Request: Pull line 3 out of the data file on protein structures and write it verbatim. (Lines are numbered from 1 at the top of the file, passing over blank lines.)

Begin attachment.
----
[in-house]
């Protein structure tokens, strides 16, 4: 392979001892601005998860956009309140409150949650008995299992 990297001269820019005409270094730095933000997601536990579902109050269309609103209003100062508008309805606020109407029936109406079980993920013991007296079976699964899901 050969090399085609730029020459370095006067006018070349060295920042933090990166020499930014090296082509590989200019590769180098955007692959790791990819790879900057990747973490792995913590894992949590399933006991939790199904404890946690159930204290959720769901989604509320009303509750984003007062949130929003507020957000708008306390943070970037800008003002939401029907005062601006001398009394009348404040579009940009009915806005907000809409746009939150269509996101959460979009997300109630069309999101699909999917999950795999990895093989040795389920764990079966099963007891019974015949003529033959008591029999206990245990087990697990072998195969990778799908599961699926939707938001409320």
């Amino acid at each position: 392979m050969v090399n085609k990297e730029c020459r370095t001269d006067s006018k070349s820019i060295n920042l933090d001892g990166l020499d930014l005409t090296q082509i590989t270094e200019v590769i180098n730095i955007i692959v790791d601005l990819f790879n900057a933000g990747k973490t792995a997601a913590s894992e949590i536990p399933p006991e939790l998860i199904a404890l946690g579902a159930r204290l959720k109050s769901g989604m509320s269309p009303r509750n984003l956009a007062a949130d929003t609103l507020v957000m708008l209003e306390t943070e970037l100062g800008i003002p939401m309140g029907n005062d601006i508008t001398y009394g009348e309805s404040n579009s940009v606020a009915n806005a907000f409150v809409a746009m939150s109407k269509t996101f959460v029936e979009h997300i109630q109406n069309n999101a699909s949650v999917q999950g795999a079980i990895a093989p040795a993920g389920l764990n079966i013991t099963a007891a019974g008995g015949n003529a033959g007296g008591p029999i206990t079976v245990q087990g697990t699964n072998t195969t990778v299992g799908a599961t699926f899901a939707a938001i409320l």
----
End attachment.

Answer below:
């Amino acid at each position: 392979m050969v090399n085609k990297e730029c020459r370095t001269d006067s006018k070349s820019i060295n920042l933090d001892g990166l020499d930014l005409t090296q082509i590989t270094e200019v590769i180098n730095i955007i692959v790791d601005l990819f790879n900057a933000g990747k973490t792995a997601a913590s894992e949590i536990p399933p006991e939790l998860i199904a404890l946690g579902a159930r204290l959720k109050s769901g989604m509320s269309p009303r509750n984003l956009a007062a949130d929003t609103l507020v957000m708008l209003e306390t943070e970037l100062g800008i003002p939401m309140g029907n005062d601006i508008t001398y009394g009348e309805s404040n579009s940009v606020a009915n806005a907000f409150v809409a746009m939150s109407k269509t996101f959460v029936e979009h997300i109630q109406n069309n999101a699909s949650v999917q999950g795999a079980i990895a093989p040795a993920g389920l764990n079966i013991t099963a007891a019974g008995g015949n003529a033959g007296g008591p029999i206990t079976v245990q087990g697990t699964n072998t195969t990778v299992g799908a599961t699926f899901a939707a938001i409320l």